ANNAPOLIS – A bill that would delay a planned wind farm in Somerset County drew opposition from environmental groups Tuesday in the Senate Finance Committee despite support from Democratic lawmakers.
The bill, which cleared the House of Delegates, would prohibit the public service commission from allowing wind turbines for more than a year within 56 miles of the Patuxent River Naval Base.
The measure is designed to allow for a study that would determine whether it’s possible to mitigate spinning turbines’ potential impact on the radar technology used by the base.
U.S. House Minority Whip Steny Hoyer, D-Mitchellville, testified that he supports the bill and said this kind of study could help lay the groundwork for future wind projects near radar facilities.
“It’s not an either-or situation,” he said.
The bill would set back plans for the Great Bay wind project, which costs $200 million and aims to put at least 25 turbines that are up to 600 feet tall in Somerset County.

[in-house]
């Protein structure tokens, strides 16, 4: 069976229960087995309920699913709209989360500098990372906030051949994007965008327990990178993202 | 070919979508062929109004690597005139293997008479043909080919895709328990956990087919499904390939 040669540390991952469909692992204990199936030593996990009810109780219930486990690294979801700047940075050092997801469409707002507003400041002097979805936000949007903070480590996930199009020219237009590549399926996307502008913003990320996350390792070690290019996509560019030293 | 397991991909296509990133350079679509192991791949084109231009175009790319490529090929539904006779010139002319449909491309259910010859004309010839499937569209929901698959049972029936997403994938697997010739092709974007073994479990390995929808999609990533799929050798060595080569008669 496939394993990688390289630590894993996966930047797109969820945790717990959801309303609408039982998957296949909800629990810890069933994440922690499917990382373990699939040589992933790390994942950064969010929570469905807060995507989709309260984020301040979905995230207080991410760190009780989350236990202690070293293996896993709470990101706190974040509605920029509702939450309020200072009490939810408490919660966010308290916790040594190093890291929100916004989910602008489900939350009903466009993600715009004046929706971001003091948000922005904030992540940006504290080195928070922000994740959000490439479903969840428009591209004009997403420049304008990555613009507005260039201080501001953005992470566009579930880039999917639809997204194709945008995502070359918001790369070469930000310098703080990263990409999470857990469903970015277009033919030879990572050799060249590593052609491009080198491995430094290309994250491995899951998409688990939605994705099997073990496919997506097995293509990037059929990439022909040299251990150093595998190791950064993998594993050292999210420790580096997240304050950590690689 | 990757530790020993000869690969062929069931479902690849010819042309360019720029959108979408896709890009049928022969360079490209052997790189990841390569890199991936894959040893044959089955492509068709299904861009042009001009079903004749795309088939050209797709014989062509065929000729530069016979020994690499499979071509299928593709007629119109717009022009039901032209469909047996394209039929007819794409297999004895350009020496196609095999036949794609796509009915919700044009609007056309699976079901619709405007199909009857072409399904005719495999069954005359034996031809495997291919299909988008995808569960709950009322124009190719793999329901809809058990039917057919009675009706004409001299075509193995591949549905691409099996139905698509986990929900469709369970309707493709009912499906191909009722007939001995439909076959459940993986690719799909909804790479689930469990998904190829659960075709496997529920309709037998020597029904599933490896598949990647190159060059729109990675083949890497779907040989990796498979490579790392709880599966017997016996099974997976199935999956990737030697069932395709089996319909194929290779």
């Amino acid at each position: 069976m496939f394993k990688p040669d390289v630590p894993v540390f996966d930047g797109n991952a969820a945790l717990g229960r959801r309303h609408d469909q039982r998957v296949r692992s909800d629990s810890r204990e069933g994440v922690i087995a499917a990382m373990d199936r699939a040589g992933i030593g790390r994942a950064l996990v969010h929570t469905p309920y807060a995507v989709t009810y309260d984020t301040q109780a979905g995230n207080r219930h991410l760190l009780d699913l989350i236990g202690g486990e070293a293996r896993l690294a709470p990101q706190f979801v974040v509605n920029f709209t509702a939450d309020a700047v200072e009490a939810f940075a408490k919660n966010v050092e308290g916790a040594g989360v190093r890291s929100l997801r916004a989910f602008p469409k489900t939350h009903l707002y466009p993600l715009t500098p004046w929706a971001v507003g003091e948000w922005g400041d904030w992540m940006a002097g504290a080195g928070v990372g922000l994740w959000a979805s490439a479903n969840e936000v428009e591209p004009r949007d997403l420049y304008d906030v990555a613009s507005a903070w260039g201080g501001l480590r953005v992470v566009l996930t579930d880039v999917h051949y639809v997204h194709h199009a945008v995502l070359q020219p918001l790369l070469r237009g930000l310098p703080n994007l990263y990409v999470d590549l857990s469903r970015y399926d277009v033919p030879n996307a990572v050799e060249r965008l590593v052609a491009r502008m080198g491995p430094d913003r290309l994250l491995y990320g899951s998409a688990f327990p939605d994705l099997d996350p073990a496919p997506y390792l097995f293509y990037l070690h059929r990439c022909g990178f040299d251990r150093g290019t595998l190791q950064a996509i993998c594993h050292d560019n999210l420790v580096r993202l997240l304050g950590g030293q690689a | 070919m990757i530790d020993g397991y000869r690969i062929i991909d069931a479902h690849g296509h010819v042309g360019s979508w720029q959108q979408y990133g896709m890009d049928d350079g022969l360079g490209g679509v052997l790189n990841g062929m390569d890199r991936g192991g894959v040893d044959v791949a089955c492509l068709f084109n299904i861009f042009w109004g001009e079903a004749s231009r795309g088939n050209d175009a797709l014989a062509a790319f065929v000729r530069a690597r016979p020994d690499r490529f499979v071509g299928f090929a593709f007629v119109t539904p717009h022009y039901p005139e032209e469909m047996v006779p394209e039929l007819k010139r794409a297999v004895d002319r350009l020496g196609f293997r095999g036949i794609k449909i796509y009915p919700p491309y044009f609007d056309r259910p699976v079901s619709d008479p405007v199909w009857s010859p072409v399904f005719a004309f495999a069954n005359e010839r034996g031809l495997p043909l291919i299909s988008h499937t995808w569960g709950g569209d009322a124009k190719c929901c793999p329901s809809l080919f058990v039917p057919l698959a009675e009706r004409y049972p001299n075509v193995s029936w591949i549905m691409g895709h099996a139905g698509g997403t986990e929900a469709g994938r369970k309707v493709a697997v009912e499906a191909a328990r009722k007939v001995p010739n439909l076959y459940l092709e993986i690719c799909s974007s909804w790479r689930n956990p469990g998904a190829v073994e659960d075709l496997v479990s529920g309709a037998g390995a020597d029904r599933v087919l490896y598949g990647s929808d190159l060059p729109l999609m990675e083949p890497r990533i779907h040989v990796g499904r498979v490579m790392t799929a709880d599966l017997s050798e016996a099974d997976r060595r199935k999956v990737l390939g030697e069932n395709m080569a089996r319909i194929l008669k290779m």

“This kills the project,” said Adam Cohen, vice president of Pioneer Green, the company running the project.
Opponents of the bill said the radar could only be disrupted by moving turbines and the developer has an arrangement with the Navy to stop wind operations based on the Navy’s needs.
But Hoyer said that while he supports wind energy, a curtailment agreement shows that turbines and the radar system do not work well together.
“This is not a mom and pop type turbine,” said Delegate John Bohanan, D-St. Mary’s County, who supports the bill.
Hoyer and other supporters of the bill said they are concerned that if turbines interrupted the radar system’s ability to function properly, the base could be moved as a part of military consolidation.
“We cannot take lightly this (Base Realignment and Closure) threat,” said Sen. Roy Dyson, D-St. Mary’s.
But the bill’s opponents said they think the project would not interfere with the base and would bring many green jobs to one of Maryland’s poorest counties.
Abby Hopper, director of the Maryland Energy Administration, said if the bill goes forward as written, it would send a negative message to the country about Maryland’s business climate.
Before the hearing in the Senate Finance Committee, protesters met in front of the State House to voice opposition to the bill.
Maryland farmers drove two tractors with turbines on them through Annapolis as a part of their protest.
Mary Anne Peterman lives on a farm in Somerset County and keeps up a house that was built in the 1840s. She hopes the wind project could alleviate some of her financial problems.
“An upkeep on a place like that on a farm is a lot, so the revenue from this would really help our future generations,” she said.
|Wind Watch relies entirely
on User Funding